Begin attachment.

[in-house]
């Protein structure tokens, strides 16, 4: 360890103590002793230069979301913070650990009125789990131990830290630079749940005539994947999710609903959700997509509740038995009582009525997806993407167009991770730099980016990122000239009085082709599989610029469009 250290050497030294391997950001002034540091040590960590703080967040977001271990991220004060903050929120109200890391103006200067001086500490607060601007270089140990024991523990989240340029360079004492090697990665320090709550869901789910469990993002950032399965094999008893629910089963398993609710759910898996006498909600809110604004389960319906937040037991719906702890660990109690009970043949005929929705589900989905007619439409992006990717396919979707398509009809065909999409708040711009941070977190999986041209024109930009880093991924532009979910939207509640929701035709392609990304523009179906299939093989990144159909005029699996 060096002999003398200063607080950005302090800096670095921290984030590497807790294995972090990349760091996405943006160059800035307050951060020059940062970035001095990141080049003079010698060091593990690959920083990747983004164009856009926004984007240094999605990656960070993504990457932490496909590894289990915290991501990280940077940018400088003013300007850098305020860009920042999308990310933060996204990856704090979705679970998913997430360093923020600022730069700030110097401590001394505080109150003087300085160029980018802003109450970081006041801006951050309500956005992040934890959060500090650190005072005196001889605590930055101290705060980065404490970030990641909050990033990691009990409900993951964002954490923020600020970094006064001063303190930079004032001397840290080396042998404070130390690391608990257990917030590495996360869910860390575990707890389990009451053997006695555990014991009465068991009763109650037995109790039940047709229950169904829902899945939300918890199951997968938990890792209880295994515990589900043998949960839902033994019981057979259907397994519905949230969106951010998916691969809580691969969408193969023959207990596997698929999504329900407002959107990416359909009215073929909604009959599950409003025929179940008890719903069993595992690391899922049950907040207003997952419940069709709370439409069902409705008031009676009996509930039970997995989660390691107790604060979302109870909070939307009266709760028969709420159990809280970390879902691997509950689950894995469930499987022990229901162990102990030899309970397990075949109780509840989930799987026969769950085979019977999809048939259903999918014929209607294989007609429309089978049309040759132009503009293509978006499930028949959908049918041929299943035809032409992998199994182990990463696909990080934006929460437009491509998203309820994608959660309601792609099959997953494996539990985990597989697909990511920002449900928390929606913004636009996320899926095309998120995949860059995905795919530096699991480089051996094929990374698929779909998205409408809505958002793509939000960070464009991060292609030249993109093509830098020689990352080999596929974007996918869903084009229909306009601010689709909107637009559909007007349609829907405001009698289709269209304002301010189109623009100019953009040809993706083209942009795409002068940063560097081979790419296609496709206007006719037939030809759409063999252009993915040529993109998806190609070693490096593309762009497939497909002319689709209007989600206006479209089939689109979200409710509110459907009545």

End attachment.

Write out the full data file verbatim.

[in-house]
């Protein structure tokens, strides 16, 4: 360890103590002793230069979301913070650990009125789990131990830290630079749940005539994947999710609903959700997509509740038995009582009525997806993407167009991770730099980016990122000239009085082709599989610029469009 250290050497030294391997950001002034540091040590960590703080967040977001271990991220004060903050929120109200890391103006200067001086500490607060601007270089140990024991523990989240340029360079004492090697990665320090709550869901789910469990993002950032399965094999008893629910089963398993609710759910898996006498909600809110604004389960319906937040037991719906702890660990109690009970043949005929929705589900989905007619439409992006990717396919979707398509009809065909999409708040711009941070977190999986041209024109930009880093991924532009979910939207509640929701035709392609990304523009179906299939093989990144159909005029699996 060096002999003398200063607080950005302090800096670095921290984030590497807790294995972090990349760091996405943006160059800035307050951060020059940062970035001095990141080049003079010698060091593990690959920083990747983004164009856009926004984007240094999605990656960070993504990457932490496909590894289990915290991501990280940077940018400088003013300007850098305020860009920042999308990310933060996204990856704090979705679970998913997430360093923020600022730069700030110097401590001394505080109150003087300085160029980018802003109450970081006041801006951050309500956005992040934890959060500090650190005072005196001889605590930055101290705060980065404490970030990641909050990033990691009990409900993951964002954490923020600020970094006064001063303190930079004032001397840290080396042998404070130390690391608990257990917030590495996360869910860390575990707890389990009451053997006695555990014991009465068991009763109650037995109790039940047709229950169904829902899945939300918890199951997968938990890792209880295994515990589900043998949960839902033994019981057979259907397994519905949230969106951010998916691969809580691969969408193969023959207990596997698929999504329900407002959107990416359909009215073929909604009959599950409003025929179940008890719903069993595992690391899922049950907040207003997952419940069709709370439409069902409705008031009676009996509930039970997995989660390691107790604060979302109870909070939307009266709760028969709420159990809280970390879902691997509950689950894995469930499987022990229901162990102990030899309970397990075949109780509840989930799987026969769950085979019977999809048939259903999918014929209607294989007609429309089978049309040759132009503009293509978006499930028949959908049918041929299943035809032409992998199994182990990463696909990080934006929460437009491509998203309820994608959660309601792609099959997953494996539990985990597989697909990511920002449900928390929606913004636009996320899926095309998120995949860059995905795919530096699991480089051996094929990374698929779909998205409408809505958002793509939000960070464009991060292609030249993109093509830098020689990352080999596929974007996918869903084009229909306009601010689709909107637009559909007007349609829907405001009698289709269209304002301010189109623009100019953009040809993706083209942009795409002068940063560097081979790419296609496709206007006719037939030809759409063999252009993915040529993109998806190609070693490096593309762009497939497909002319689709209007989600206006479209089939689109979200409710509110459907009545």